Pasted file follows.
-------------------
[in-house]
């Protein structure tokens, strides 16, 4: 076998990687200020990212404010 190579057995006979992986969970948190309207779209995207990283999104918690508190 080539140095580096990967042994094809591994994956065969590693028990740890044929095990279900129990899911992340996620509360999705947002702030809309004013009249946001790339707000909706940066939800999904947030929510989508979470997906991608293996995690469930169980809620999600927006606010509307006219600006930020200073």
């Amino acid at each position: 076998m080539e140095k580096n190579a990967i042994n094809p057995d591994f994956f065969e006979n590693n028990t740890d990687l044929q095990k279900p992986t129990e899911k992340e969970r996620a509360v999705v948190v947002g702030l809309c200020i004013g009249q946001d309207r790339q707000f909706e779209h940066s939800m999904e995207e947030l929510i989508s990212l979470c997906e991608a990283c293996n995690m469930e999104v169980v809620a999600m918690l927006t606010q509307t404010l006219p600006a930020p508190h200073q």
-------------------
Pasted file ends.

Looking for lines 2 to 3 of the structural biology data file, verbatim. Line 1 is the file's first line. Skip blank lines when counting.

């Protein structure tokens, strides 16, 4: 076998990687200020990212404010 190579057995006979992986969970948190309207779209995207990283999104918690508190 080539140095580096990967042994094809591994994956065969590693028990740890044929095990279900129990899911992340996620509360999705947002702030809309004013009249946001790339707000909706940066939800999904947030929510989508979470997906991608293996995690469930169980809620999600927006606010509307006219600006930020200073």
């Amino acid at each position: 076998m080539e140095k580096n190579a990967i042994n094809p057995d591994f994956f065969e006979n590693n028990t740890d990687l044929q095990k279900p992986t129990e899911k992340e969970r996620a509360v999705v948190v947002g702030l809309c200020i004013g009249q946001d309207r790339q707000f909706e779209h940066s939800m999904e995207e947030l929510i989508s990212l979470c997906e991608a990283c293996n995690m469930e999104v169980v809620a999600m918690l927006t606010q509307t404010l006219p600006a930020p508190h200073q």